DoxyPEP is a morning-after pill to prevent sexually transmitted infections

Vox

Years after it was first proven to work, a new tool for preventing sexually transmitted infections is on the brink of entering mainstream medicine. That tool is doxyPEP, an antibiotic that works like a morning-after pill — but instead of preventing pregnancy within hours of unprotected sex, it prevents STIs like chlamydia and syphilis.

Dr. Connie Celum, professor of global health and of medicine at the UW, is referenced.

Widely available antibiotic helps prevent bacterial STIs in certain populations, UW clinical trial finds

The Seattle Times

New research has found an antibiotic that’s been around for decades could help prevent sexually transmitted bacterial diseases, according to a recent University of Washington clinical trial that proved so effective in certain populations it ended early.

Dr. Connie Celum, a UW professor of global health, medicine and epidemiology co-led the research.

Global Health Researchers Receive $122 Million to Study Monthly HIV Pill

Global health researchers at the University of Washington have received a $122 million grant from the Bill & Melinda Gates Foundation to test the effectiveness of the candidate drug islatravir, a once-a-month oral pill to prevent HIV.

The five-year grant will support the implementation of a Phase 3, randomized trial of islatravir, among women, in seven countries in sub-Saharan Africa. Islatravir is a nucleoside reverse transcriptase translocation inhibitor in development by Merck for the treatment and prevention of HIV-1 infection.

Point-of-Care HIV Viral Load Testing Combined with Task Shifting to Improve Treatment Outcomes (The Lancet - Includes Paul Drain, Ruanne Barnabas, and Connie Celum)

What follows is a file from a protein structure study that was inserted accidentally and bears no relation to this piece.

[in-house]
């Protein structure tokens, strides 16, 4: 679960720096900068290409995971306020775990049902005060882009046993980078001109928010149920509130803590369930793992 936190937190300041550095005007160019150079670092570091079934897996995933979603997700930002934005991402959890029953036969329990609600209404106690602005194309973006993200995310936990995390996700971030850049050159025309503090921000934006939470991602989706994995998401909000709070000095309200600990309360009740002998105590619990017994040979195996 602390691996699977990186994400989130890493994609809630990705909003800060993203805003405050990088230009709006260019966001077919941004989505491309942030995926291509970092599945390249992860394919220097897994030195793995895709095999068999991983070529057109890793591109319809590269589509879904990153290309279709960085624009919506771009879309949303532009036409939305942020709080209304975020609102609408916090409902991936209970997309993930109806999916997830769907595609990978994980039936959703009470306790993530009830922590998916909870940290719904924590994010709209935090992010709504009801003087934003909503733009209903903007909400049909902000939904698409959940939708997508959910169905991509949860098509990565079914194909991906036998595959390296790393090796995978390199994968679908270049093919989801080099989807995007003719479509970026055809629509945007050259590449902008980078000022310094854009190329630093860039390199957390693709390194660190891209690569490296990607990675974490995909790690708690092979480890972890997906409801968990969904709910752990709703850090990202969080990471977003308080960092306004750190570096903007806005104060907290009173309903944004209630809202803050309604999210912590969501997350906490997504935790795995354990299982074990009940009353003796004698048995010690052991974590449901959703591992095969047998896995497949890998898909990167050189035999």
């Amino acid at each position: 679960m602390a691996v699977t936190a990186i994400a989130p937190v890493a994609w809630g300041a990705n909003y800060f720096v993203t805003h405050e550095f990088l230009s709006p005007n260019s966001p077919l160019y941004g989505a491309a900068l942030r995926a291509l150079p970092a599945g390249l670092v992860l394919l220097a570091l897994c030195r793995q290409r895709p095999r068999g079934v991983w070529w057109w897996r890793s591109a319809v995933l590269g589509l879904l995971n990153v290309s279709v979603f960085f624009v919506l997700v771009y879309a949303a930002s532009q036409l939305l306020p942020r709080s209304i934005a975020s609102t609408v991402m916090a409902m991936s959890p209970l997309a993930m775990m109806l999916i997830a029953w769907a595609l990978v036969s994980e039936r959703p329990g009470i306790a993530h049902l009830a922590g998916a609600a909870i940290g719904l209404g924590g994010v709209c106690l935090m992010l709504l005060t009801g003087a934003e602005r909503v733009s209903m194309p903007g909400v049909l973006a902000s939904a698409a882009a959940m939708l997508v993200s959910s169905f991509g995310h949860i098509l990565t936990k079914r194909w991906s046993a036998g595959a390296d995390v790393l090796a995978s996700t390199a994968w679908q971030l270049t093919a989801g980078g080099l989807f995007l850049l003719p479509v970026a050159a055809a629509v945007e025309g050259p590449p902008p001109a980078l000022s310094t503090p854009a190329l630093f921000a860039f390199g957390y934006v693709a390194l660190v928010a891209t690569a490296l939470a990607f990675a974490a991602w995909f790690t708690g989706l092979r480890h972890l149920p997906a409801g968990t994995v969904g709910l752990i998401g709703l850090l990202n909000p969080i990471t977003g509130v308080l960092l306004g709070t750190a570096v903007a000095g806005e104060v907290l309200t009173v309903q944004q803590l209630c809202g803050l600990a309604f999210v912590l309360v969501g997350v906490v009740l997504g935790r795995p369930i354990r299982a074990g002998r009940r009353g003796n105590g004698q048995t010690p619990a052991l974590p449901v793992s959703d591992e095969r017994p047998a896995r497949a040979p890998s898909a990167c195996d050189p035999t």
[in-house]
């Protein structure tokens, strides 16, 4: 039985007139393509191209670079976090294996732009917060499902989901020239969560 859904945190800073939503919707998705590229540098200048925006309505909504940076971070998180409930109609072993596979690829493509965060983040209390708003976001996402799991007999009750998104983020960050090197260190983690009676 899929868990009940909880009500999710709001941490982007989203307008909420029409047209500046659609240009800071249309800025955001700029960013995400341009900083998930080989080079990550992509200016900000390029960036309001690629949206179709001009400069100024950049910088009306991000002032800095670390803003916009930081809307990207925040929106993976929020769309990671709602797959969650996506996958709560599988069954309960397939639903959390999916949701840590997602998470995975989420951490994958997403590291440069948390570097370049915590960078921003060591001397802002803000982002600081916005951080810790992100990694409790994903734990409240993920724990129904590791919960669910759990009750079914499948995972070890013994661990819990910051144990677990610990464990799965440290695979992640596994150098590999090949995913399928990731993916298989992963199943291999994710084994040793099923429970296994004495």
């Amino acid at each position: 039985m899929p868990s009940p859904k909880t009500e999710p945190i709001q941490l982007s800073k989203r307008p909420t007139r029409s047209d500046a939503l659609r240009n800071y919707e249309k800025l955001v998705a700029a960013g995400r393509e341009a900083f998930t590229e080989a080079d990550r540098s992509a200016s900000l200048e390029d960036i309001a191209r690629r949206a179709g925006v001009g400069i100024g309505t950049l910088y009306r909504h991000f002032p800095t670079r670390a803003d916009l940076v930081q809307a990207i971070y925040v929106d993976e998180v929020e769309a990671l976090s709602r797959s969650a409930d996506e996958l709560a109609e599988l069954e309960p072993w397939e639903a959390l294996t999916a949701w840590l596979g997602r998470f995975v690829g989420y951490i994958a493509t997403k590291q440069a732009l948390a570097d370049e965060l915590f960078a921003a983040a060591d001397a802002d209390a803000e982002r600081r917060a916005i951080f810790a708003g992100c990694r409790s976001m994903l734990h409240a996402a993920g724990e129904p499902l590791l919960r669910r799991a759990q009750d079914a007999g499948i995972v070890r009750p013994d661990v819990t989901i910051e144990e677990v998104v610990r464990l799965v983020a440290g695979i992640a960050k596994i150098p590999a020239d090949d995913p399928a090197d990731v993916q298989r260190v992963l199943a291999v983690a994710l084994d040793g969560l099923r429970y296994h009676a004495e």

Point-of-care HIV viral load testing combined with task shifting can improve viral suppression and retention in care by up to 14% and enable rapid care decisions, suggest results of a clinical trial led by the University of Washington and the Centre for the AIDS Programme of Research in South Africa (CAPRISA).

Family Practice News: Oral HIV PrEP Also Protects Against Herpes

By Bruce Jancin

DURBAN, SOUTH AFRICA – Oral antiretroviral pre-exposure prophylaxis (PrEP) against HIV also reduces the risk of acquiring herpes simplex virus type 2, according to research presented at the 21st International AIDS Conference.

“Given the limited interventions for primary prevention of HSV-2, efficacy against HSV-2 provides additional benefit to oral PrEP,” observed Connie Celum, MD, professor of global health and medicine at the University of Washington, Seattle.

Fox News: Experimental Gel Partially Protects against Genital Herpes

By Rueters

An experimental vaginal gel containing a drug used to treat the AIDS virus could prevent half of cases of genital herpes, according to a study done in South Africa.

Among women who used tenofovir gel, the annual rate of infection with the genital herpes virus, known as herpes simplex virus type 2 or HSV-2, was 10.2 percent versus a rate of 21 percent for women who used a placebo gel.